Making Employee Engagement a Priority

Last updated: Jan 17, 2023

It’s no secret that Tampa Bay has become a destination for relocating technology firms and investors. Favorable tax structures and pro-business policies are attracting these companies along with skilled employees. The region is a blossoming tech hub. And this is a boon for our area—especially in this post-pandemic environment. Regardless of the work sector, companies have had to take a long, hard look in the mirror to reassess what it takes to remain competitive—and successful—in a decidedly altered landscape.


The connection between workforce development and economic development is more apparent than ever. As the economy rebounds, we should make a priority of employee engagement which, unsurprisingly, is a reliable predictor of retention. “The Great Resignation” may have cooled somewhat, but its effects are still in play. Dissatisfied workers decide to walk when determining unfavorable circumstances don’t correspond with their career arc. Companies not investing in the essentials of their employees do so at great peril.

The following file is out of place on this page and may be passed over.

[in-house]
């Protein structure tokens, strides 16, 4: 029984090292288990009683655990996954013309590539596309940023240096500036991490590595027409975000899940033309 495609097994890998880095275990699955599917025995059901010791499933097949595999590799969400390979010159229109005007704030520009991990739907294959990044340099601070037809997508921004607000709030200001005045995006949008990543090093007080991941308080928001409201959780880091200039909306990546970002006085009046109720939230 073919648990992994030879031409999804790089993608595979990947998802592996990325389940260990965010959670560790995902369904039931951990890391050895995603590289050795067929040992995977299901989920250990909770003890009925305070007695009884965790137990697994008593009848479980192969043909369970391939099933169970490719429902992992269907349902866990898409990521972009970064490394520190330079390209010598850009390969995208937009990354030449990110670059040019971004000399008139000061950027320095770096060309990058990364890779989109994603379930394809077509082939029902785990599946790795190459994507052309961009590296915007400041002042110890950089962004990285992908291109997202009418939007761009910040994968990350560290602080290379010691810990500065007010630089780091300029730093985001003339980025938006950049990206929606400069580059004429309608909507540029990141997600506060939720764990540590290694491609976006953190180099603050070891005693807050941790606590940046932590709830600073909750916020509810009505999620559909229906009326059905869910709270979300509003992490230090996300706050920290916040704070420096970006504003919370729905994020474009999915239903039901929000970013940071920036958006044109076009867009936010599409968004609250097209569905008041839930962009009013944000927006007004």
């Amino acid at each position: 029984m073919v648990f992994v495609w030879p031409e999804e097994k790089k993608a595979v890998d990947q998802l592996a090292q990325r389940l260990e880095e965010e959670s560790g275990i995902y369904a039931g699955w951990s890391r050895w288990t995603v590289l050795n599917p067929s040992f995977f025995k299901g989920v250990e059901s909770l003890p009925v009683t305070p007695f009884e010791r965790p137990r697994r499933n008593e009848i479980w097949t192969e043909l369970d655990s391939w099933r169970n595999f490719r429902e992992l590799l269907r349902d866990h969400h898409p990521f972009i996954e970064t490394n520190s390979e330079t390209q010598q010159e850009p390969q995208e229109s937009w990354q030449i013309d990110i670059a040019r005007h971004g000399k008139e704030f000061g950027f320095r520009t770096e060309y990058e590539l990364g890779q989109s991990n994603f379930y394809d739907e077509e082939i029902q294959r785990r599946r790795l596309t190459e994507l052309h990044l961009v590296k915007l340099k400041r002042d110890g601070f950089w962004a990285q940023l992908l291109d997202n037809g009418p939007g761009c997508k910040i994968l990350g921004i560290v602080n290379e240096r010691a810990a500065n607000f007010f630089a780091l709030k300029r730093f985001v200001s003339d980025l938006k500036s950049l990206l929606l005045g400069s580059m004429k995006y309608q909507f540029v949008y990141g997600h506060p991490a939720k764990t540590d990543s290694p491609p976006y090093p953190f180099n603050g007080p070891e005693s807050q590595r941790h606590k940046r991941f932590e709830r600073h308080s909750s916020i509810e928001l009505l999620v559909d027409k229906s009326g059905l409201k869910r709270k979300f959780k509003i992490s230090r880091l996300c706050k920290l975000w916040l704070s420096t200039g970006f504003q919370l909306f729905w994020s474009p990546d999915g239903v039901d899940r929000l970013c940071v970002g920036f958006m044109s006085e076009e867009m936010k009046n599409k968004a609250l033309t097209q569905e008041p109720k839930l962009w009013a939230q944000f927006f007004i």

A recent McKinsey & Company statistic shows 40 percent of employees from all work sectors are considering leaving their positions in the next three to six months. This is astounding! How do we maintain effectiveness and keep our people content? How do we keep them engaged? Leaders should ask the right questions. Is our pay competitive? Are there opportunities for advancement? Do we communicate well? Do we reward and incentivize appropriately? Do we care for and respect our people so they feel like they belong and are valued?


Balancing the needs of a company and its employees is a tall task. It’s also one that requires constant evaluation. Our office, for example, continues to work almost entirely remotely. When productivity increased during the work-from-home mandate, I realized the team appreciated the flexibility that arose from it and performed accordingly. We’ve adapted to the loss of daily in-person engagement by scheduling monthly face-to-face meetings and activities. Leaders must gauge which conditions are best for their units most—as work teams and as individuals.


And Tampa Bay is a destination for another great reason! USF Corporate Training and Professional Education is honored to sponsor the Basic Economic Development Course for the entire state of Florida this month in Tampa. The conference will welcome professionals from across the nation studying for the Certified Economic Developer Exam. The more knowledgeable and skilled a workforce is, the greater the positive ripple effect. Highly trained employees achieve for themselves, their organizations, and communities.